However, after you are gone, it may be difficult to know (or to prove) your intentions. The joint owner/child might say that you intended she inherit the account for all the help provided. The other children might expect to receive part of the account. If the account is large enough, the siblings might decide to fight about it and each hire an attorney. Even if they do not fight about it, resentments can be sown that will last for years or even longer.

Advertisement - Article continues below

It’s best to be careful, because your relatively easy and inexpensive solution of putting your children’s names on the account could result in family animosity and fighting for years to come. It’s possible to state in your will your intentions regarding the account — that it was established solely for convenience. However, most people fail to do so.

What to do?

The solution to these issues is to work with a qualified estate planning attorney to create an estate plan to accomplish all your goals. Revocable trusts can be an excellent way of avoiding probate. A trust gives someone access to assets if you become incapacitated, and then fairly divides the assets in an inheritance. Yes, trusts are more expensive to implement than going to the bank and adding a name on an account. They also require you to work with a good attorney.

Consider a good estate plan like a good investment or an insurance policy — you spend some time and money setting it up, and the dividends in the form of cost saving and family harmony are reaped later when you become incapacitated or die. Moreover, your family will reap the benefits for decades to come.

Advertisement

About the Author

Tracy Craig, Fellow, ACTEC, AEP®

Partner and Chair of Trusts and Estates Group, Mirick O'Connell

Estate attorney Tracy Craig is a partner and chair of Mirick O'Connell's Trusts and Estates Group. She focuses on estate planning, estate administration, prenuptial agreements, tax-exempt organizations, guardianships and conservatorships and elder law. Craig is a Fellow of the American College of Trust and Estate Counsel and an AEP®. She has received an AV® Preeminent Peer Review Rating by Martindale-Hubbell, the highest rating available for legal ability and professional ethics.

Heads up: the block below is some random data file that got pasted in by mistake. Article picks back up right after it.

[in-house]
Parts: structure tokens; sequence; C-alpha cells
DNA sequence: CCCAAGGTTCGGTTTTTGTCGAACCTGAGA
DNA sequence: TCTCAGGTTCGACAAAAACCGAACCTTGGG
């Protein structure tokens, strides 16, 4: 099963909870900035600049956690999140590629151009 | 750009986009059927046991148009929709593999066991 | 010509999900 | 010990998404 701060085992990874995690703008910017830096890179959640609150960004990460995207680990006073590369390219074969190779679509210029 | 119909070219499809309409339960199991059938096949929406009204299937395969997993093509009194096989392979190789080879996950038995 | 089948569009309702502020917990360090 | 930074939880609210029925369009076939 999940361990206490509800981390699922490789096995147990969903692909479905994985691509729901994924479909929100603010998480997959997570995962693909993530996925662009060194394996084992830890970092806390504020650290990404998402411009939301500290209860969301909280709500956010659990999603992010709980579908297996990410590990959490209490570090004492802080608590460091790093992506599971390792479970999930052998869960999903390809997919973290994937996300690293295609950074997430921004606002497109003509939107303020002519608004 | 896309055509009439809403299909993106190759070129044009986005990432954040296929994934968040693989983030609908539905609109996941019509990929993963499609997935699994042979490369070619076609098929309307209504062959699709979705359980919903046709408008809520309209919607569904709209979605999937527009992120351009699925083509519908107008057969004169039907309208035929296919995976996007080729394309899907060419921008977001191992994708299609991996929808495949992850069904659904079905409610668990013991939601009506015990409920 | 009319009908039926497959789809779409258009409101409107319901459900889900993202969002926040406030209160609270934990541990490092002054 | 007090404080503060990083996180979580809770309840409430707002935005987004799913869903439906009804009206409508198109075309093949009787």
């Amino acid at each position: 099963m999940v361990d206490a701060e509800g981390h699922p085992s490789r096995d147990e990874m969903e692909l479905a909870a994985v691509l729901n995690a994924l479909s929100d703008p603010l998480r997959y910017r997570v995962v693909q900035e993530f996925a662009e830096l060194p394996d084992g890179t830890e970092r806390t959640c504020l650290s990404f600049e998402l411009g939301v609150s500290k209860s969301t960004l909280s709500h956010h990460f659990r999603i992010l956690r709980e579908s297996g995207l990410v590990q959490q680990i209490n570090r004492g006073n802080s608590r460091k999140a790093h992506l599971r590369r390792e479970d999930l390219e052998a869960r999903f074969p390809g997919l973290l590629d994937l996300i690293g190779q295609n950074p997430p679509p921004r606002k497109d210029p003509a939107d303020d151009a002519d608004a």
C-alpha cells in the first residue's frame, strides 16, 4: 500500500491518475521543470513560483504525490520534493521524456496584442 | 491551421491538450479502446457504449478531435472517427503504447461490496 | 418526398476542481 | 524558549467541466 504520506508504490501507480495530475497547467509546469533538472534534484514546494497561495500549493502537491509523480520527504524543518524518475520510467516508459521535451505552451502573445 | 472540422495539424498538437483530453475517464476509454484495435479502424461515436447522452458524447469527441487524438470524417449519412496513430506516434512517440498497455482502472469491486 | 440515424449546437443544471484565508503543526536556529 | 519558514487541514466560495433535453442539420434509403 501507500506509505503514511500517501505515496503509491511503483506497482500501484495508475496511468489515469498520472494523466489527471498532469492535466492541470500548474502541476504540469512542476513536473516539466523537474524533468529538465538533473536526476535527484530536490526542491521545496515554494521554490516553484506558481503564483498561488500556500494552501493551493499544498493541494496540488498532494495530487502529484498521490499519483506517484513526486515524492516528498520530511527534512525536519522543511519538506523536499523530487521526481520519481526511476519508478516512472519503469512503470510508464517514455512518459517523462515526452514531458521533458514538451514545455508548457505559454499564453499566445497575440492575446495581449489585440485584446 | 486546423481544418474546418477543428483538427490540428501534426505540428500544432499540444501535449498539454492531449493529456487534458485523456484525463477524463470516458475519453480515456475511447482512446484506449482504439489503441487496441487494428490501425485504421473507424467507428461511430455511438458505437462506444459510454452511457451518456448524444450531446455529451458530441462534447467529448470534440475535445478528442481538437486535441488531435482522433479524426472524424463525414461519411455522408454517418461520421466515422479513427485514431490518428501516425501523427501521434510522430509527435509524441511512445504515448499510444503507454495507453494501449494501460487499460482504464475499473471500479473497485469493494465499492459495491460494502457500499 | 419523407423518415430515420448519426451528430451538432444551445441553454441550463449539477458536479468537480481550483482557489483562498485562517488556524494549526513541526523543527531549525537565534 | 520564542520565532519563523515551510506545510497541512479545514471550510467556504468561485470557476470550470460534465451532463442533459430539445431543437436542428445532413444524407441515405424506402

Advertisement

Most Popular

What Trump's Payroll Tax Cut Will Mean for You
Tax Breaks

What Trump's Payroll Tax Cut Will Mean for You

President Trump has issued an executive order to suspend the collection of payroll taxes. How much will it save you?
August 9, 2020
What a Payroll Tax Cut Would Mean for You
Tax Breaks

What a Payroll Tax Cut Would Mean for You

If Congress can't pass another stimulus bill, President Trump says he will initiate a payroll tax cut by executive order. How much would that save you…
August 8, 2020
7 Surprisingly Valuable Assets for a Happy Retirement
happy retirement

7 Surprisingly Valuable Assets for a Happy Retirement

If you want a long and fulfilling retirement, you need more than money. Here are the most valuable retirement assets to have (besides money), and how …
August 3, 2020

Recommended

6 Money-Smart Ways to Spend Your Stimulus Check
Tax Breaks

6 Money-Smart Ways to Spend Your Stimulus Check

If you don't have to use your stimulus check for basic necessities, consider putting the money to work for you. You'll thank yourself later.
July 30, 2020
Emergency Funds: How to Get Started
Making Your Money Last

Emergency Funds: How to Get Started

There’s no one-size-fits-all formula for how much you’ll need.
July 30, 2020
These 2 Words Could Send Your Retirement Money to the Wrong Beneficiary
estate planning

These 2 Words Could Send Your Retirement Money to the Wrong Beneficiary

"Per stirpes" vs. "per capita." Making the wrong choice could cause an estate planning disaster.
July 30, 2020
The Finances of Homeschooling Your Kids: What It Costs, Tax Breaks, More
spending

The Finances of Homeschooling Your Kids: What It Costs, Tax Breaks, More

If you're contemplating homeschooling for the 2020-2021 school year and beyond, consider these 10 things -- from surprising homeschooling costs to pot…
July 30, 2020